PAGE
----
Natalya Pakshina, a ballet teacher who had also lived in Ireland for more than two decades but who is originally from Crimea, says Crimeans welcomed the Russians in 2014 with open arms. “When we were in Ukraine my mum’s pension was very low. Now it’s much higher, her medicine is free, there’s free food in schools, there’s social welfare, there’s better infrastructure. It’s like Europe, things are a thousand times better.” She says her family, who have lived in the region for hundreds of years, have “no mix, are only Russian”.

The 2014 referendum results – when 97 per cent of Crimeans allegedly voted to join Russia – were “exactly true”, says Pakshina. “Crimea was always part of Russia, it was given to Ukraine as a present years ago and it wasn’t legal.”

Pakshina says the reports of a Russian invasion are “theatre, a big political show”. “Russia has no interest in Ukraine; Ukraine is nearly bankrupt, people don’t have enough food, it’s an economic burden. Ukraine will eat itself from the inside.”

She believes Ukrainians are brainwashed by American propaganda. "I love Ukraine but I hate Kiev. America says it's a democracy but we don't want neo-Nazis in power. The people are friendly but the power is held by Nazis."

Anastasia McCabe, director of the Russian Bridge NGO, says the “media hysteria about a Russian invasion” will only harm Ukraine economically and socially. The assertion by Russia’s foreign minister Sergey Lavrov last week that the country is not planning to invade its neighbour shows Putin has no plans to cross into Ukraine, she says.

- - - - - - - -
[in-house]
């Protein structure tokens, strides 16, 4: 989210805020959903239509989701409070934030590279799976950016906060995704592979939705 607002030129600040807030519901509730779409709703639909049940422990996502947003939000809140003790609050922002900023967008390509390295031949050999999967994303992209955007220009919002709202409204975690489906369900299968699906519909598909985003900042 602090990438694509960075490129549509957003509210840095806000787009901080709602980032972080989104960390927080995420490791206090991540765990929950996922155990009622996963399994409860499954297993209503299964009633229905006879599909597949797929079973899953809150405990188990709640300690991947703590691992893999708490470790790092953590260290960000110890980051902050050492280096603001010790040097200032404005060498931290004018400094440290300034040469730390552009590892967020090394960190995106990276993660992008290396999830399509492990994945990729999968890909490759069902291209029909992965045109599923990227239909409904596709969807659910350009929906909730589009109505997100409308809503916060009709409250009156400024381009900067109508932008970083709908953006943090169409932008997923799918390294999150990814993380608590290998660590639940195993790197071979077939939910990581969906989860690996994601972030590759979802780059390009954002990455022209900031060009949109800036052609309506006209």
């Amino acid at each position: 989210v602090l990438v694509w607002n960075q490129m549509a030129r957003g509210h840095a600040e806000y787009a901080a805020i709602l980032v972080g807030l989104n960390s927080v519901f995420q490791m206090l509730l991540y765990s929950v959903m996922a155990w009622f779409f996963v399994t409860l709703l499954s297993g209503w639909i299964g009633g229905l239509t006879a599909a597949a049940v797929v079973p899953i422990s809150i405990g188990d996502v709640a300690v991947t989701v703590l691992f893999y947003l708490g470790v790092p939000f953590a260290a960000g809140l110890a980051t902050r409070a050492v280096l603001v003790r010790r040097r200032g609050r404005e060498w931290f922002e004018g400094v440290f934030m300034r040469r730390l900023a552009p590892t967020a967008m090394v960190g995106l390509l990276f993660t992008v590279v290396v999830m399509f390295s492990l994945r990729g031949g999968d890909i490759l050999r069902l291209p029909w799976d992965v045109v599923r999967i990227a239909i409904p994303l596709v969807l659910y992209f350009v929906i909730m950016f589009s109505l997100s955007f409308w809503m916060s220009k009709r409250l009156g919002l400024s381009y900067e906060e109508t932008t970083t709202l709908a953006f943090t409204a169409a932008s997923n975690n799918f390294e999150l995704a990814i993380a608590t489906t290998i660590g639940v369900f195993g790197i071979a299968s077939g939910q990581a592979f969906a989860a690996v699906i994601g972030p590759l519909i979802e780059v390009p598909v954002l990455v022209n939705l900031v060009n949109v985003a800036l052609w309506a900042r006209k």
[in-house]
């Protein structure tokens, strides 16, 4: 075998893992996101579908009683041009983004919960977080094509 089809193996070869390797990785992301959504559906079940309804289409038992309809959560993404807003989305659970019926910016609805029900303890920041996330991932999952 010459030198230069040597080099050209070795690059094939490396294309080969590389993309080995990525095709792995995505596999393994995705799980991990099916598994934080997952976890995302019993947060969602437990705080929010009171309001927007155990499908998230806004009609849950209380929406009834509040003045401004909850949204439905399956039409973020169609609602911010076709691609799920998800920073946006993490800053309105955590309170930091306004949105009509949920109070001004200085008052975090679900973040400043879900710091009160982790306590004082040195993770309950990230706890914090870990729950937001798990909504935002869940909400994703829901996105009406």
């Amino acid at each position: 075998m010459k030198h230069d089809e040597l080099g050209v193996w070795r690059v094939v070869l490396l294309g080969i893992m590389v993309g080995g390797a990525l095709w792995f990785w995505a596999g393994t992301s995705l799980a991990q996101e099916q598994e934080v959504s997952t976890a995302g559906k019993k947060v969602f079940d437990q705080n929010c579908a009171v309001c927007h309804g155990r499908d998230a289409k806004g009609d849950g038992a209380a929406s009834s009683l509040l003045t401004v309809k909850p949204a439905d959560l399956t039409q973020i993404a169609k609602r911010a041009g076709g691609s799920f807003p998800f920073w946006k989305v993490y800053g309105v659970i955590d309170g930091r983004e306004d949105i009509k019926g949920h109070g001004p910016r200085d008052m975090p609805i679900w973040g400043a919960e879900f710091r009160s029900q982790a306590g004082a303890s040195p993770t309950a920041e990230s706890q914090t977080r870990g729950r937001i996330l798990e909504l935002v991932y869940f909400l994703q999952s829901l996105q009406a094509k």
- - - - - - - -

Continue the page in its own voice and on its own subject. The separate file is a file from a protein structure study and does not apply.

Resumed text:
McCabe, who is originally from St Petersburg, is confident the Kremlin and Nato will reach an agreement regarding the expansion of troops into eastern Europe. Russia has called for a ban on Ukraine entering Nato and a limit to the deployment of troops and weapons to Nato’s eastern flank.

Anastasia McCabe from Russia: ‘I don’t want Ukraine to be a new Afghanistan or Vietnam or Cuba’

“I’m 100 per cent sure they won’t invade. What could happen is the Ukrainian army will become overloaded with equipment from Nato and that could force them to attack Donetsk and Lugansk.

“Many innocent people have died and the US, EU, Ukraine and Russia should work to bring peace to the region through diplomatic negotiations.

News reports of an imminent war are upsetting for both Russians and Ukrainians living in Ireland, she says. However, she believes the connection between the two immigrant communities remains strong. "Of course this story has two sides and we have had heated discussions but there is still great unity. We are human at the end of the day and we have to be very careful to understand the big powers are trying to spread their influence. I don't want Ukraine to be a new Afghanistan or Vietnam or Cuba. "

Sorcha Pollak

Sorcha Pollak

Sorcha Pollak is an Irish Times reporter and cohost of the In the News podcast